Modeled gravitational unloading induced downregulation of endothelin-1 in human endothelial cells.

Manfred Infanger, Claudia Ulbrich, Sarah Baatout, Markus Wehland, Reinhold Kreutz, Johann Bauer, Jirka Grosse, Sonia Vadrucci, Augusto Cogoli, Hanane Derradji, Mieke Neefs, Sabine Kusters, Mike Spain, Martin Paul, Daniela Grimm

    Research outputpeer-review


    Many space missions have shown that prolonged space flights may increase the risk of cardiovascular problems. Using a three-dimensional clinostat, we investigated human endothelial EA.hy926 cells up to 10 days under conditions of simulated microgravity to distinguish transient from long-term effects of 0g. Maximum expression of all selected genes occurred after 10 minutes of clinorotation. Gene expression (osteopontin, Fas, TGF-ß) declined to slightly upregulated levels or rose again (caspase-3) after the fourth day of clinorotation. Caspase-3, Bax and Bcl-2 protein content was enhanced for 10 days of microgravity. In addition, long-term accumulation of collagen type I and III and alterations of the cytoskeletal alpha- and beta-tubulins and F-actin were detectable. A significantly reduced release of soluble factors in simulated microgravity was measured for brain-derived neurotrophic factor, tissue factor, VEGF and interestingly for endothelin-1, which is important in keeping cardiovascular balances. The gene expression of endothelin-1 was suppressed under 0g conditions at day 7 and 10. Alterations of the vascular endothelium together with a decreased release of endothelin-1 may entail post-flight health hazards for astronauts.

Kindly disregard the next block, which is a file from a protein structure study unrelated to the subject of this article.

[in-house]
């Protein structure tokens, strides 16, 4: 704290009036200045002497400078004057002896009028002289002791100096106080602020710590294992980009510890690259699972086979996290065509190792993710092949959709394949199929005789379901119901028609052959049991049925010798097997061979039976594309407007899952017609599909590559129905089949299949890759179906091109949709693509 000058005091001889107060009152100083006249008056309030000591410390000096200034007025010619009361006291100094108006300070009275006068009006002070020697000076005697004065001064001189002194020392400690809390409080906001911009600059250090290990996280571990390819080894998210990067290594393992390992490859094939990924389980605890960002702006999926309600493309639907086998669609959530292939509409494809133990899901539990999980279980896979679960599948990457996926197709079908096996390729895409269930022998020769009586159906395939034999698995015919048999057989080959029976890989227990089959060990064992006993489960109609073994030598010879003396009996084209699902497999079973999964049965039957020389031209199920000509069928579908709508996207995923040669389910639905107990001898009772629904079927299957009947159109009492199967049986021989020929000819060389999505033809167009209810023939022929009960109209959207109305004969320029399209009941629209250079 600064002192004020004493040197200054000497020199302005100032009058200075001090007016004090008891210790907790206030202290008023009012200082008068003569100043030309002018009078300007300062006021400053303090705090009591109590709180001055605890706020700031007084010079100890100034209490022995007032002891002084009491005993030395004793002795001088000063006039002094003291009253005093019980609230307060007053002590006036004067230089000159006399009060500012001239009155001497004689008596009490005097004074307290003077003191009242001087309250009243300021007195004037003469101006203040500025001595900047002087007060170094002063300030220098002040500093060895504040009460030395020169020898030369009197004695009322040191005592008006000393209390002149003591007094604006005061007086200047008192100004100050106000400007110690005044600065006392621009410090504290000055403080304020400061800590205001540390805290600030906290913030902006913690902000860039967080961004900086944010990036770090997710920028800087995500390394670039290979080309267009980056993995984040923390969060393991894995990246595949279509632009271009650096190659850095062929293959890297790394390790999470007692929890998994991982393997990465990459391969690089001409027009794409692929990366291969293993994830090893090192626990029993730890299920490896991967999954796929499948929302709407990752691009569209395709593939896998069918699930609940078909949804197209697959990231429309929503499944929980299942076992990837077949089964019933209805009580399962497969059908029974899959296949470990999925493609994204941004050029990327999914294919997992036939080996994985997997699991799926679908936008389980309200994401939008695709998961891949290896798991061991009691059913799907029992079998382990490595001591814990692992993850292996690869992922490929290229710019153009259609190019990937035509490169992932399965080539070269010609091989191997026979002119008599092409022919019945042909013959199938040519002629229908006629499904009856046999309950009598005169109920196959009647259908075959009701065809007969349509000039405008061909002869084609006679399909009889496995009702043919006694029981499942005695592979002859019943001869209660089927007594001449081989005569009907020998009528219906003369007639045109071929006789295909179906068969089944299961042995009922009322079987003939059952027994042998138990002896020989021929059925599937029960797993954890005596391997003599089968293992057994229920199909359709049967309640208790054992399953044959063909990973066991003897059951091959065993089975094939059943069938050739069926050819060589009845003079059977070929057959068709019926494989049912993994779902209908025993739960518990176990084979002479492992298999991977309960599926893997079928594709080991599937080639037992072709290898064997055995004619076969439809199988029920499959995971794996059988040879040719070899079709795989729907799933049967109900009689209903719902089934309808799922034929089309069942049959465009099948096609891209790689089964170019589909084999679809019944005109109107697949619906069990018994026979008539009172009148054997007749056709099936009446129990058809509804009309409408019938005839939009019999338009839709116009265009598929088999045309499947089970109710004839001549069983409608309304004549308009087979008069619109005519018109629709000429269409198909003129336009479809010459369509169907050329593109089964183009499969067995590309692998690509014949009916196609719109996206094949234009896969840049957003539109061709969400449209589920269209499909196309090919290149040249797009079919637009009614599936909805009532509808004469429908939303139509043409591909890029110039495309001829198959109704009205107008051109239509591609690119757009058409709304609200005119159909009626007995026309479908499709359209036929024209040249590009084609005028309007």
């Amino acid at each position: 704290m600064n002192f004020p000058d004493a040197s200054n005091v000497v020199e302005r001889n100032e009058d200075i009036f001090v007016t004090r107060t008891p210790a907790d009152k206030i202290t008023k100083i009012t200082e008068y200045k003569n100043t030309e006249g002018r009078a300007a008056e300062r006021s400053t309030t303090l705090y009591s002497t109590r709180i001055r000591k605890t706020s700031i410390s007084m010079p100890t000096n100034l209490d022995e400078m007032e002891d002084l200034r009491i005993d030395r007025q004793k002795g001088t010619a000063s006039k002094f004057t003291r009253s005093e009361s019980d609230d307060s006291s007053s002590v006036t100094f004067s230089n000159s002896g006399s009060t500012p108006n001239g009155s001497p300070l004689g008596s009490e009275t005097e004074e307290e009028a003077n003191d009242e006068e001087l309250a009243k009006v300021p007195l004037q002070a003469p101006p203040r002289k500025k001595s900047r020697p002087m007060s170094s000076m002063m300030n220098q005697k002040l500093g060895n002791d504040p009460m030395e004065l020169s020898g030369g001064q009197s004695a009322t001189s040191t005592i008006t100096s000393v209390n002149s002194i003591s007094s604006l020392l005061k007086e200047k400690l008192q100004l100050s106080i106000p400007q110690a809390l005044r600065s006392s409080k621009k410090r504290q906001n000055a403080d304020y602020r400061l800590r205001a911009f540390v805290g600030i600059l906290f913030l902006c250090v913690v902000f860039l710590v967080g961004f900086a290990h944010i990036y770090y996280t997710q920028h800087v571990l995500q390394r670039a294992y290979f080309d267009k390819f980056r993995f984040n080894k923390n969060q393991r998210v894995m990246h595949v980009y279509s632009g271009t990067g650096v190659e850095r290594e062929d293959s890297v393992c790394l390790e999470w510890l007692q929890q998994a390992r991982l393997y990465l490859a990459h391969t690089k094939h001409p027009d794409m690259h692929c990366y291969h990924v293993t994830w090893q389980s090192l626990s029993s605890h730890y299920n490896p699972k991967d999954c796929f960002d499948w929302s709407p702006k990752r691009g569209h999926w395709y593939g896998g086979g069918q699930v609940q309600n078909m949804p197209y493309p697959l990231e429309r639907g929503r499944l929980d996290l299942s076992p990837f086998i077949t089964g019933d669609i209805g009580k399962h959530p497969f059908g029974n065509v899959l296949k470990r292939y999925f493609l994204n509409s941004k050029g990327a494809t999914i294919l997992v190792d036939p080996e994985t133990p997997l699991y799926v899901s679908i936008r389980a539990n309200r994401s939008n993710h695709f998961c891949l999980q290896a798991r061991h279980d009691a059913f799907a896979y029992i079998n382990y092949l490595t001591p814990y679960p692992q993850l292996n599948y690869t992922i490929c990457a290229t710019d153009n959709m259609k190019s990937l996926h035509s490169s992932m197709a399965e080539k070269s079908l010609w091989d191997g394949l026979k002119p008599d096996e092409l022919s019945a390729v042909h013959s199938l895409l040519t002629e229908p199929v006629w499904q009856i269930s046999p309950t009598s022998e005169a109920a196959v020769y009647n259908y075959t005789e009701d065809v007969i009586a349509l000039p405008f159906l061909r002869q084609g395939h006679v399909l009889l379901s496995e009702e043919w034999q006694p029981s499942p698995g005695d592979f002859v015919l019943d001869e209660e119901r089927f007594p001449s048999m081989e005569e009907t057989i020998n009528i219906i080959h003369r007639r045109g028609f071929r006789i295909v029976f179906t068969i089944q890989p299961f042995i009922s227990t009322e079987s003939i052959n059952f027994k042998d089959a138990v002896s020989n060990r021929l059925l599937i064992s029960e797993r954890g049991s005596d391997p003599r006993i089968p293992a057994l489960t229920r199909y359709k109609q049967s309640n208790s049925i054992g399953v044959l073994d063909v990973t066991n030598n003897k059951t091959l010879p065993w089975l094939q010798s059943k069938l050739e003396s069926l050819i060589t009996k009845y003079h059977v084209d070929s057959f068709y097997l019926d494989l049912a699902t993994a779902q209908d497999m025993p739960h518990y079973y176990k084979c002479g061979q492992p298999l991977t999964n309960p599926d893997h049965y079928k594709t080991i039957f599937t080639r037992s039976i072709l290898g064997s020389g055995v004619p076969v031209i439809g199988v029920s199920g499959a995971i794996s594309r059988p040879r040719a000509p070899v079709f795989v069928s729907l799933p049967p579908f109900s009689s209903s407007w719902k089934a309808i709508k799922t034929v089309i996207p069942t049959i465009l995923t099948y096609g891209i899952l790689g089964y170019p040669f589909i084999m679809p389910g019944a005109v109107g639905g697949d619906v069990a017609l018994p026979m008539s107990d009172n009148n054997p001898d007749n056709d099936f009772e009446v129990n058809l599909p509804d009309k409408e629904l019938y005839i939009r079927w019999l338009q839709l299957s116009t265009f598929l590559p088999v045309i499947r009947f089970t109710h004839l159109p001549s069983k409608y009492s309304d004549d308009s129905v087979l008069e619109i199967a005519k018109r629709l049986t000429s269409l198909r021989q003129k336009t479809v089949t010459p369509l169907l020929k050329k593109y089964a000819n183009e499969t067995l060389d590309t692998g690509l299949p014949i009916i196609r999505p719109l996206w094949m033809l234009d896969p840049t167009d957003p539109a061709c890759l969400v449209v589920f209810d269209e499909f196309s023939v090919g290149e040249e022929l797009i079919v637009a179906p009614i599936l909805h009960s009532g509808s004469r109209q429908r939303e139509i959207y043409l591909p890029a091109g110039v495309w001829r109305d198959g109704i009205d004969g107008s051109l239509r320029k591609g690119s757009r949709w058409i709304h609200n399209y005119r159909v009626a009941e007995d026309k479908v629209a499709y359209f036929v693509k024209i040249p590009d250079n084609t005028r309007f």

Original languageEnglish
    Pages (from-to)1439-1455
    JournalJournal of Cellular Biochemistry
    Issue number6
    StatePublished - 23 Aug 2007

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